Toronto Youth Food Policy Council

Fight for $15 and Fairness: Interview with Aramark Food Service Workers’ Strike

Written by Alia Karim

alia

Aramark food service workers at York University and University of Toronto Scarborough, members of UNITE HERE Local 75, began an indefinite strike on February 16, 2017. The starting wage at Aramark is currently $12.21/hour and the workers are asking that their base wages be raised to $15 immediately, along with paid sick time and better benefits for workers. They are also demanding the end to anti-black racism, harassment, sexism, and Islamophobia by Aramark managers in the workplace. Management has pressured workers to go back to work and it is very likely that they will use replacement workers (also known as scabs) to try to break the strike.

At York, the Cross-campus Alliance and student groups have organized rallies, marches, solidarity coffee servings, and class talks. They’re asking for community support by signing a letter at York15.ca to pressure York administration to negotiate with Aramark for a better deal for the workers.


Alia Karim of the TYFPC sat down with Melissa Sobers, an Aramark worker at Rogers Centre and representative of UNITE HERE Local 75, to discuss the strike.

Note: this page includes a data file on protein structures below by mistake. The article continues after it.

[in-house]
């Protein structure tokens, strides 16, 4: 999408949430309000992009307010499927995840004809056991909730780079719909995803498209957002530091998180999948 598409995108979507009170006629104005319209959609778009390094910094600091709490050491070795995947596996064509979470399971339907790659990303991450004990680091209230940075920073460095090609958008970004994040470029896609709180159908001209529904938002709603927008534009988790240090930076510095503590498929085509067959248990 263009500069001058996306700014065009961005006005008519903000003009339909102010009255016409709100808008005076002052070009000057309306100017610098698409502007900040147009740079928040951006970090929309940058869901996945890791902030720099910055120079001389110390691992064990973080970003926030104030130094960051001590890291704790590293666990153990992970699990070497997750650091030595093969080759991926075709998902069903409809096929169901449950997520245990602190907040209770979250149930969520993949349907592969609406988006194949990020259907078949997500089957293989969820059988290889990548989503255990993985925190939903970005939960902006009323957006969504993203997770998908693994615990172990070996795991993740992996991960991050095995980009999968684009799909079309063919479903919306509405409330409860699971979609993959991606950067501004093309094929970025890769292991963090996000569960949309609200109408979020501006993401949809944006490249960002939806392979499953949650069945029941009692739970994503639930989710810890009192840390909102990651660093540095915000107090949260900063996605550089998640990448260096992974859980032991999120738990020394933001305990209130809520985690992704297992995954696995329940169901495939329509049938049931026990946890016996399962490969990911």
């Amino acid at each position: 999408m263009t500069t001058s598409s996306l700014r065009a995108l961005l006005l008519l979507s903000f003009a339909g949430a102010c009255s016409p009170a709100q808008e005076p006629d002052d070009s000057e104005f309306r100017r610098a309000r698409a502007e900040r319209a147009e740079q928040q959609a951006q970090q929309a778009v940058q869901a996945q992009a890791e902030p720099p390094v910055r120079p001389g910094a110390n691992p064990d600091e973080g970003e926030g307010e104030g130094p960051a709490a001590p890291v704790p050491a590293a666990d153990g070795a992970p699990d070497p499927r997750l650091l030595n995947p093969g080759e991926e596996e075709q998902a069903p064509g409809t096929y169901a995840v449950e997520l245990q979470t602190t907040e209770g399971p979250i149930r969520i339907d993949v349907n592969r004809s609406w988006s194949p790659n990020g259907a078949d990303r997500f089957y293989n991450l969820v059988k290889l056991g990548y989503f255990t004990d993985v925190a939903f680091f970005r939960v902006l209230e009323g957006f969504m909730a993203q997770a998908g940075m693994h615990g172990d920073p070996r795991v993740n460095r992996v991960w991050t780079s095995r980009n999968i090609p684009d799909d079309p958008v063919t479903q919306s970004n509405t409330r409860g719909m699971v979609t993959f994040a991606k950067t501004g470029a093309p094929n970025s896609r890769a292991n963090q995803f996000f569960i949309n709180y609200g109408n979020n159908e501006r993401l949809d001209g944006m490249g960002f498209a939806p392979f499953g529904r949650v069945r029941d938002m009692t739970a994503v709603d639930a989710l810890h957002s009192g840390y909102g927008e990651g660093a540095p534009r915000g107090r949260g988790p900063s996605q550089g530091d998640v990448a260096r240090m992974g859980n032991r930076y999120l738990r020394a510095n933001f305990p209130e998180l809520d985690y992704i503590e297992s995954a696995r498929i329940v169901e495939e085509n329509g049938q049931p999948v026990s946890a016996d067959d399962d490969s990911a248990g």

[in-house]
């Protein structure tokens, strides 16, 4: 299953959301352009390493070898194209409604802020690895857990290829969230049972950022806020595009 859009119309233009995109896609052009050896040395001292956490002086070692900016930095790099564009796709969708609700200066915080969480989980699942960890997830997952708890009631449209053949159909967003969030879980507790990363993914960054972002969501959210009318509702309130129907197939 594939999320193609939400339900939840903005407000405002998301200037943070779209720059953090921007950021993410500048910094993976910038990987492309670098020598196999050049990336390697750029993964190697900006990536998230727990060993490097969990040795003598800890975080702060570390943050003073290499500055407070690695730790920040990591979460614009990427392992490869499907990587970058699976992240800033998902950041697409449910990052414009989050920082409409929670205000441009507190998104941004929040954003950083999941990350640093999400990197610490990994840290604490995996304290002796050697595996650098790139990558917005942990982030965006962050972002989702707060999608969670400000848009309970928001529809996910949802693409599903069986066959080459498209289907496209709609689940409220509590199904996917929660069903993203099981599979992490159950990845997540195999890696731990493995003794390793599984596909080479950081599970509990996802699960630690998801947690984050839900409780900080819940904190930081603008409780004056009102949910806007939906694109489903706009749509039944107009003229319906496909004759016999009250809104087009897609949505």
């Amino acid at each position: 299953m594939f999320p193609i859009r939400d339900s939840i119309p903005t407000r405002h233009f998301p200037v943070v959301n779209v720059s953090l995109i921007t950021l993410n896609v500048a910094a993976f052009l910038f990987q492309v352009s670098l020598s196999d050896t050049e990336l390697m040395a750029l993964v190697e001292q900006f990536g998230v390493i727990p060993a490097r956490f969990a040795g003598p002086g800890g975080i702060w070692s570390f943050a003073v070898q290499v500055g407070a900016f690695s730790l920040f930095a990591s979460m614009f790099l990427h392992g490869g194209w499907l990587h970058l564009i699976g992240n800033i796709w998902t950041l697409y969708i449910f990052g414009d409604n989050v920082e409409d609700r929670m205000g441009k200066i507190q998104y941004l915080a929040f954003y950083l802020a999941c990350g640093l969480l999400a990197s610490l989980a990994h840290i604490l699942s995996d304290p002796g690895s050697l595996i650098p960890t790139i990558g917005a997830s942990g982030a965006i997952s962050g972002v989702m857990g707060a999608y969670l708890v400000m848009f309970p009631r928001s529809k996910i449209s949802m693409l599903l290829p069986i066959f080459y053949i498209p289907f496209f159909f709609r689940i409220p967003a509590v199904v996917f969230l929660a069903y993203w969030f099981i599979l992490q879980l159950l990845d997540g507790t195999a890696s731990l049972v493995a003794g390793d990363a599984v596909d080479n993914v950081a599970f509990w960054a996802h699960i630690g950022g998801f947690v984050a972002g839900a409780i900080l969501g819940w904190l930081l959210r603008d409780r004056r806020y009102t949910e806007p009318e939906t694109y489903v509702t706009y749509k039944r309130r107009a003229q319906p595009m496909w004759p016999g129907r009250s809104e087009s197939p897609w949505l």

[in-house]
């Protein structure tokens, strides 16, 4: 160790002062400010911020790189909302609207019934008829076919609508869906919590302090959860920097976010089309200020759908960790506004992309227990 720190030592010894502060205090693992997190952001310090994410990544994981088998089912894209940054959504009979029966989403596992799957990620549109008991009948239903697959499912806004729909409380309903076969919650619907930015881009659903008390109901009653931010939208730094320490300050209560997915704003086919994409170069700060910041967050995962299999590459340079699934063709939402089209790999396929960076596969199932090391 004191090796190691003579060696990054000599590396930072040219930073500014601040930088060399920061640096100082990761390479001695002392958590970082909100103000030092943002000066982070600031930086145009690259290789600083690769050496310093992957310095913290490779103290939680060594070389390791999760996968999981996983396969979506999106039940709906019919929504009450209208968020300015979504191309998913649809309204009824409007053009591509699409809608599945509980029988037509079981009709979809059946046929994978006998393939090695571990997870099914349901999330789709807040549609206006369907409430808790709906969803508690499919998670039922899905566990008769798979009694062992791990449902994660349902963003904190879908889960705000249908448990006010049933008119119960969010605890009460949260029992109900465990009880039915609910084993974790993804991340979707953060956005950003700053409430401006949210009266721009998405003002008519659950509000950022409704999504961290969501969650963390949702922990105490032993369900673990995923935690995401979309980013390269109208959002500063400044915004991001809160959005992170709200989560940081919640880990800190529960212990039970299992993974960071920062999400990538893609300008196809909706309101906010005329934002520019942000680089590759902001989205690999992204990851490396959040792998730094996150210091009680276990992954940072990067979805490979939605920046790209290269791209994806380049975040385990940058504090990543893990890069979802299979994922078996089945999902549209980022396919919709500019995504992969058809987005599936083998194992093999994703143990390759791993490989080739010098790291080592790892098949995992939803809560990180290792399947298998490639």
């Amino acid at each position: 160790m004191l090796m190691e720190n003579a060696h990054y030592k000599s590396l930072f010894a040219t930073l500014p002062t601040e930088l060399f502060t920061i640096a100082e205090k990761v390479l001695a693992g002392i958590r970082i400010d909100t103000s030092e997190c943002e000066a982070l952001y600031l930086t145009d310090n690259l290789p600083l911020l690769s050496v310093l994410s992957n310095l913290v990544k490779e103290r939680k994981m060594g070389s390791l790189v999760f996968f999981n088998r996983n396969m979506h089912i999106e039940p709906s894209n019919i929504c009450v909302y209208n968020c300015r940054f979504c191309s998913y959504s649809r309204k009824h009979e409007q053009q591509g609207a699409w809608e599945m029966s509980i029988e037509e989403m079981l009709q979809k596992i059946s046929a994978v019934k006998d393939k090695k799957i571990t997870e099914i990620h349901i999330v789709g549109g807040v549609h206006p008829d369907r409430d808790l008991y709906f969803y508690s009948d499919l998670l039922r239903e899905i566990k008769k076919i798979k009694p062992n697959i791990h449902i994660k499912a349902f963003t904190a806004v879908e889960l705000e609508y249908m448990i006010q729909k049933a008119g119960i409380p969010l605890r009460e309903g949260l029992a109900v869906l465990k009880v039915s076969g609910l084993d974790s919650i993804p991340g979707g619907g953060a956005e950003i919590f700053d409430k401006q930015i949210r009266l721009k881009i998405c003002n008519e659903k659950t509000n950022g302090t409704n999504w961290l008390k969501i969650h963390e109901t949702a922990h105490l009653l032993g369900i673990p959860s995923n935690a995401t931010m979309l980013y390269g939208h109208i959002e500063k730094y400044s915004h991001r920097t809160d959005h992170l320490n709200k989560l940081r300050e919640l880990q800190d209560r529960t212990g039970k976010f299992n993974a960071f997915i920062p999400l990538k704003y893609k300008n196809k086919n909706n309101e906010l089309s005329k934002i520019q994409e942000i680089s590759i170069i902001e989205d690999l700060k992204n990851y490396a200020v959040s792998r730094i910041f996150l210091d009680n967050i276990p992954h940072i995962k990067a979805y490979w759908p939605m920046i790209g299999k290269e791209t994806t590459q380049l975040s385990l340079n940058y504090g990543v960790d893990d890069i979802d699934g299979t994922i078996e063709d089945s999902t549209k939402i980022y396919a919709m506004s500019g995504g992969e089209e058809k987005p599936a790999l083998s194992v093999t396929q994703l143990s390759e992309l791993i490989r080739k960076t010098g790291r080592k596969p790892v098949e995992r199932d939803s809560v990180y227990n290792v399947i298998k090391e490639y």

Q: Why are these workers are on strike and what are they demanding?

Workers at University of Toronto Scarborough (UofT) campus and at York are on strike because their collective agreements have been up since September of last year. This has been building from countless years of harassment, intimidation, discrimination, and abuse in the workplace that has brought them to this point.

They’ve gained so much momentum in terms of student and staff support that they feel it’s their time. Now since people have been mobilizing and helping them out, they’re seeing it visibly now and they have the confidence to go out on strike.

There’s over 200 workers at York and 60 workers at UofT Scarborough. A lot of them live in the Jane and Finch area. A lot of them are living in ‘paycheque-to-paycheque’ poverty. That is what’s led to this kind of climax where they’ve demanding better work and living conditions.

They’re demanding $15/hour starting wages upon ratification of the new agreement, plus $1 dollar increase for the next 3 years, so by the end of it they should be at $18/hour. They’re asking for better paid sick time without the need for a doctor’s note or expensive medical certificates.

And they’re asking for respect and dignity. That’s stated in the university’s governance policies but it’s not put in practice in these workplaces by the managers. It’s ridiculous to know that they’re abused, verbally and physically, in the ways that they are on campus. They’re asking for the end of that.

Q: Can you talk more about that and the racism and Islamophobia that they’ve experienced at work?
The vast majority of our workers are racialized women. Most of them have experienced harassment and intimidation from managers, physically pushing them to work harder, or they’ll be punished in some sort of way like cutting their hours. As an Aramark worker I see that myself at the Rogers Centre. But when you’re working for about $12/hour you can’t afford to have one hour cut!